DIW Wochenbericht 9 / 2010
2010| Karsten Neuhoff
DIW Weekly Report 25 / 2023
In its Federal Climate Change Act, Germany has committed to achieving climate neutrality by 2045. To do so, companies from both the industrial and the service sectors must adjust their production and business practices, and financial institutions must adjust their evaluation criteria. In many cases, this requires a new strategic direction and investments in climate-neutral products, business models, ...
2023| Fernanda Ballesteros, Alexandra Hüttel, Karsten Neuhoff, Catherine Marchewitz
DIW Weekly Report 38 / 2022
Industrialized countries and emerging economies must cooperate in order to decarbonize the emissions-intensive industrial sector and to limit global warming to 1.5 degrees Celsius. While Germany and the other G7 countries have committed to supporting emerging economies in their efforts to combat climate change via international climate finance, it remains to be seen how this support can be implemented ...
2022| Heiner von Lüpke, Catherine Marchewitz, Karsten Neuhoff, Charlotte Aebischer, Mats Kröger
DIW Weekly Report 35/36 / 2022
The German Federal Government passed the “Easter Package” in July 2022, which envisages a number of measures for the expansion of renewable energy sources. The package retains sliding market premiums as a remuneration mechanism, which protect electricity producers unilaterally, while contracts for difference (CfDs), which also protect electricity customers, are only used in the offshore wind sector. ...
2022| Mats Kröger, Karsten Neuhoff, Jörn C. Richstein
DIW Weekly Report 43 / 2021
To reach the climate targets, the course towards a climate-neutral society must be set now. However, the current monitoring instruments in the Climate Change Act do not provide sufficient information to policymakers and society on the effectiveness of policy instruments and programs, as they focus exclusively on greenhouse gas reduction targets, which are subject to uncertainty. Moreover, they only ...
2021| Daniela Fietze, Mats Kröger, Thorsten Müller, Karsten Neuhoff
DIW Weekly Report 32 / 2021
To limit global warming to 1.5 degrees Celsius, it is necessary for industrialized countries to support developing countries financially. The channels and mechanisms under which this support would be provided are known as International Climate Finance. Building upon expert interviews with a focus on the industrial sector, this report analyses the different areas of International Climate Finance and ...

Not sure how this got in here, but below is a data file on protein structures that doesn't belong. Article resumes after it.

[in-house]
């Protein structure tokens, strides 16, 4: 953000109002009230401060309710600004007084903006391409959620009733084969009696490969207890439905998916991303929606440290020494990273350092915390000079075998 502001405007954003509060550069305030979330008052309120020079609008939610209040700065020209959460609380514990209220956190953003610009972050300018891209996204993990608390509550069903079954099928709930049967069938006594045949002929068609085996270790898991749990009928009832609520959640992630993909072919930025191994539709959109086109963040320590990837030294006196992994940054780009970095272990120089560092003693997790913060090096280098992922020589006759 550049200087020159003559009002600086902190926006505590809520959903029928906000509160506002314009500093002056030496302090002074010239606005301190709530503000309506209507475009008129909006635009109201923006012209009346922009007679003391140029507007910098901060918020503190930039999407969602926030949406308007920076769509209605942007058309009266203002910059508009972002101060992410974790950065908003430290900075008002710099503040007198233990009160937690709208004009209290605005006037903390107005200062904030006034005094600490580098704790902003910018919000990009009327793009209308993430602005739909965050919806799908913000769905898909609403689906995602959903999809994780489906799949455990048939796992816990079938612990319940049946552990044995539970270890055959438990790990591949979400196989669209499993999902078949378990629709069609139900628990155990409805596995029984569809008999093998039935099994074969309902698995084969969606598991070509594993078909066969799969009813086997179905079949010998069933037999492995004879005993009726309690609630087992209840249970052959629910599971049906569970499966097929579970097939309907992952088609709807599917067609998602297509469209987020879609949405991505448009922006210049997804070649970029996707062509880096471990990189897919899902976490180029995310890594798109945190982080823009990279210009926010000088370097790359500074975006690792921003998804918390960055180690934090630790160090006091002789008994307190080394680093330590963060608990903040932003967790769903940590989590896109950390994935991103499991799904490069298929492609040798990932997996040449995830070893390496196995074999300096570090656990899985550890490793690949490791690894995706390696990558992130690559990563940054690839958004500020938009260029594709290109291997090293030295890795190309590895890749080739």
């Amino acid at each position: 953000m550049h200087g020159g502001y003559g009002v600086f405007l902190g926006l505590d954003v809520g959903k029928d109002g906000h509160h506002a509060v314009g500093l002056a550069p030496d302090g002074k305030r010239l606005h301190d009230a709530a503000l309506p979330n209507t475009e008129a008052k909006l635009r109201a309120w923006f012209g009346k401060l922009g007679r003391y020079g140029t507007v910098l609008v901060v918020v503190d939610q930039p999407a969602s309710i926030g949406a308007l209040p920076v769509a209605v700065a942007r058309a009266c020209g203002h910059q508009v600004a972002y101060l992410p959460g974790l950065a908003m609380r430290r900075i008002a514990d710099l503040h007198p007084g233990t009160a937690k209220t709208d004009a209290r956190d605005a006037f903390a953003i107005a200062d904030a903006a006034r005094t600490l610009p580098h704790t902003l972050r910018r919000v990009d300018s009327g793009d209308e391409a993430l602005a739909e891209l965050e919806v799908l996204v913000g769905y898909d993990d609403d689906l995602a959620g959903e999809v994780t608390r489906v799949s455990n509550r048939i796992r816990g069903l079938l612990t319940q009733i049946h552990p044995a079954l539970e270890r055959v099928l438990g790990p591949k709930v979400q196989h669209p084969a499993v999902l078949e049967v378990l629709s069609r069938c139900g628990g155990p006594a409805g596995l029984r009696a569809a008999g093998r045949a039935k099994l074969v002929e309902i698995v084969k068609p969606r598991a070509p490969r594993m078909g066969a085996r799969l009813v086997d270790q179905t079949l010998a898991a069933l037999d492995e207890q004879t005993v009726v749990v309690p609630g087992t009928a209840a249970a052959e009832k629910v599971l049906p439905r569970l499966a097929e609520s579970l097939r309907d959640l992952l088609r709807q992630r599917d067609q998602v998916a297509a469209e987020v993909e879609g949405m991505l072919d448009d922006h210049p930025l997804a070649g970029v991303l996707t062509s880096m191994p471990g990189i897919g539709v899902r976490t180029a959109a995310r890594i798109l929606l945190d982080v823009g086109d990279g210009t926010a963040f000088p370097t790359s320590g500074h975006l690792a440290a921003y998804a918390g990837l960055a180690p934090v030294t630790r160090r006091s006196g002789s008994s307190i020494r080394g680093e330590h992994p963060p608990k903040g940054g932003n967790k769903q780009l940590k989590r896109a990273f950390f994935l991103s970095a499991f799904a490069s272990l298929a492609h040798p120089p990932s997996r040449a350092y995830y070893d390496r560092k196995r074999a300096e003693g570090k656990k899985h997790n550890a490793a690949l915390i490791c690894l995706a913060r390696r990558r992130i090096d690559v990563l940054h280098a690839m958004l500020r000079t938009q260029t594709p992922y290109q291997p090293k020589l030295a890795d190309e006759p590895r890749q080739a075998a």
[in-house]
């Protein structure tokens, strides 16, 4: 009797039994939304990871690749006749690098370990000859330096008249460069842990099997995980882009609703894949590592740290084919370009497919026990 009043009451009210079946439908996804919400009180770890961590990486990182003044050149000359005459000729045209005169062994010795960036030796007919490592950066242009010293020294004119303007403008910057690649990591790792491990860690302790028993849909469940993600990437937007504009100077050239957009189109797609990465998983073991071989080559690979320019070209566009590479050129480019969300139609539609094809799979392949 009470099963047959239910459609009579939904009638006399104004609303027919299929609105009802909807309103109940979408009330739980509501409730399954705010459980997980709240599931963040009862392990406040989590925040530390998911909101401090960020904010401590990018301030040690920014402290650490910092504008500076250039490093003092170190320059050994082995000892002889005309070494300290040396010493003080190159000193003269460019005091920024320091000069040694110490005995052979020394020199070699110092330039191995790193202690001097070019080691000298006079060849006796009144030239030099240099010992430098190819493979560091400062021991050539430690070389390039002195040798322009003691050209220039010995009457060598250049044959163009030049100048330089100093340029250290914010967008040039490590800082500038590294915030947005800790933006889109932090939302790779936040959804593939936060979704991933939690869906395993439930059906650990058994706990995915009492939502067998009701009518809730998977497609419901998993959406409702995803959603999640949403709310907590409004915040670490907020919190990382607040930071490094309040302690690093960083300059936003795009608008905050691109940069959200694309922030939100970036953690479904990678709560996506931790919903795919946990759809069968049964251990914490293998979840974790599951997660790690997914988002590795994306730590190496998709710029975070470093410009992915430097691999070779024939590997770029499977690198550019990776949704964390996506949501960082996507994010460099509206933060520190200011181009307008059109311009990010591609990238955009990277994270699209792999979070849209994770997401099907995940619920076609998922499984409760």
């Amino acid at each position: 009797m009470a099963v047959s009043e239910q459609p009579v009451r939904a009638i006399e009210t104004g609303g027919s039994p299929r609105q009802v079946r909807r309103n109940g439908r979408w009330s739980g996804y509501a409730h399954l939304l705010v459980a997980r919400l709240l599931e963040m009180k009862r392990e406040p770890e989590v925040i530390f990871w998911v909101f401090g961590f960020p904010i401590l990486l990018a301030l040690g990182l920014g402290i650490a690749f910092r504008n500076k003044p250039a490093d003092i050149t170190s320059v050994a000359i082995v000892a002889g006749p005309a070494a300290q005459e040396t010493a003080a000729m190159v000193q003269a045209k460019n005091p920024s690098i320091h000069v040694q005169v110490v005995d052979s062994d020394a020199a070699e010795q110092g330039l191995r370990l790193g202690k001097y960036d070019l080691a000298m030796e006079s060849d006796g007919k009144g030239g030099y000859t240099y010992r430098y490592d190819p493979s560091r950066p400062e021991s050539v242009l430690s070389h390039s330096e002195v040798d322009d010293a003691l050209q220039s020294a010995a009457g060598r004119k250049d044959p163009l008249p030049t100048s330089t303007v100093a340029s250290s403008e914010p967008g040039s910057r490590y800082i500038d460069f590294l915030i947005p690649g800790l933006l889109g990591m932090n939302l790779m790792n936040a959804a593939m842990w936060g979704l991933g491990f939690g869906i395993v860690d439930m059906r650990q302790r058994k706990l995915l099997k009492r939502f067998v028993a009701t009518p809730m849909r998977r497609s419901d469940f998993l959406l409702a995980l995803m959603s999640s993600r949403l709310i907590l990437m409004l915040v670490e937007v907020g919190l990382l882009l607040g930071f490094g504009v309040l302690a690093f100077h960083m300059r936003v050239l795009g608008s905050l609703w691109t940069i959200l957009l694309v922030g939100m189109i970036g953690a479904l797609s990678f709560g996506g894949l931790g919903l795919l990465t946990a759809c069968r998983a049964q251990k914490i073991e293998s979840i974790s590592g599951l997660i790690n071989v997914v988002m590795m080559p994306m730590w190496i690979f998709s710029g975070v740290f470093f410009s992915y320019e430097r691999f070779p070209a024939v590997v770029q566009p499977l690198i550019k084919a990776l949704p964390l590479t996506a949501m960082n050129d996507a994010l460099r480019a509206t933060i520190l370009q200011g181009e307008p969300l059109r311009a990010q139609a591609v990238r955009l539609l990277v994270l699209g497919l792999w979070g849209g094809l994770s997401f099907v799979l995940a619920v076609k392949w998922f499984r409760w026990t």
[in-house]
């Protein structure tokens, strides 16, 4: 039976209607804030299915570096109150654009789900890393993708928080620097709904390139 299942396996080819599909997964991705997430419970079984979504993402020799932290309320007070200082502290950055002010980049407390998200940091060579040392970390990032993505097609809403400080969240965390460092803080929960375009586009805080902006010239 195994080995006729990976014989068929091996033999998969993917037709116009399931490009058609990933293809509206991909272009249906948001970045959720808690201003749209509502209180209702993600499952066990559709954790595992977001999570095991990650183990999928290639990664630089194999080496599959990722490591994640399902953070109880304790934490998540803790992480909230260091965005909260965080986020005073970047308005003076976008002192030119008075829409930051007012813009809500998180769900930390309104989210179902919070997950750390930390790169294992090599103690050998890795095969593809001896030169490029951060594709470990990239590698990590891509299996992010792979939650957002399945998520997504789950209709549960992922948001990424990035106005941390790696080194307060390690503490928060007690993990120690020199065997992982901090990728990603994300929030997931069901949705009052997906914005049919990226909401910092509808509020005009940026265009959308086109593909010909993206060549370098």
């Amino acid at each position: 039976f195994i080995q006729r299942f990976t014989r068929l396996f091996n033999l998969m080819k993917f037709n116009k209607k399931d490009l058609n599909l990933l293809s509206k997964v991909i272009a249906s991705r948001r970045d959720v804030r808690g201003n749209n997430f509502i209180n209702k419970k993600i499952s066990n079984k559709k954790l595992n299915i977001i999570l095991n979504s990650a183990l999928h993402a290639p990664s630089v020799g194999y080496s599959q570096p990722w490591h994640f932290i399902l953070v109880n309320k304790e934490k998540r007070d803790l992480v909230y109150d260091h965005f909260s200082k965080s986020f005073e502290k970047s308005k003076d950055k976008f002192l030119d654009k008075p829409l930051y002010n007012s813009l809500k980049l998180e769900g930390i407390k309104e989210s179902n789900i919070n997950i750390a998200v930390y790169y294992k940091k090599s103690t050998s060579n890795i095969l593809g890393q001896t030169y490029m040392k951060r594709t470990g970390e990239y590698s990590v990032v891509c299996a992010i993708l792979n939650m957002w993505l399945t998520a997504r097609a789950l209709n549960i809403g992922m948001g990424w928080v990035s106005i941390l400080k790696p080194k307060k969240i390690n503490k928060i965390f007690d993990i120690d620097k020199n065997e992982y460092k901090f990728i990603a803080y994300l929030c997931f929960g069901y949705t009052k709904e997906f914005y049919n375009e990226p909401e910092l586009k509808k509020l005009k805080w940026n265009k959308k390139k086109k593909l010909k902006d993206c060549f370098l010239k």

2021| Heiner von Lüpke, Charlotte Aebischer, Karsten Neuhoff
DIW Weekly Report 26 / 2021
For Europe to reach climate neutrality by mid-century, it needs to move toward a circular economy. Waste avoidance, reuse, and recycling save primary resources and avoid emissions in the production of basic materials like steel, cement, and plastics. Without exploring circular economy potentials, switching production to climate-neutral processes alone would result in significant costs and tremendous ...
2021| Xi Sun, Frederik Lettow, Karsten Neuhoff
DIW Weekly Report 10 / 2021
The European Commission is facing the challenge and opportunity of implementing the Green Deal while simultaneously initiating the recovery of the economy following the coronavirus crisis. Investments in the basic materials industry’s transition to climate neutrality play a central role in this, as the sector is responsible for 16 percent of the EU’s CO2 emissions and is key to downstream value chains. ...
2021| Karsten Neuhoff, Olga Chiappinelli, Mats Kröger, Frederik Lettow, Jörn Richstein, Franziska Schütze, Jan Stede, Xi Sun
DIW Weekly Report 16/17/18 / 2019
2019| Claudia Kemfert, Lukas Menkhoff, Karsten Neuhoff, Jörn Richstein, Tobias Stöhr, Vera Zipperer
DIW Weekly Report 28 / 2018
The cost of renewable energy technology has plunged in recent years. But the extent to which electricity consumers can benefit from the reduced costs depends on the design of renewable remuneration mechanisms. Calculations of a financing model show that the current sliding premium is leading to increasingly higher risks for investments and in turn, increasing equity requirements. As a result, financing ...
2018| Nils May, Karsten Neuhoff, Jörn C. Richstein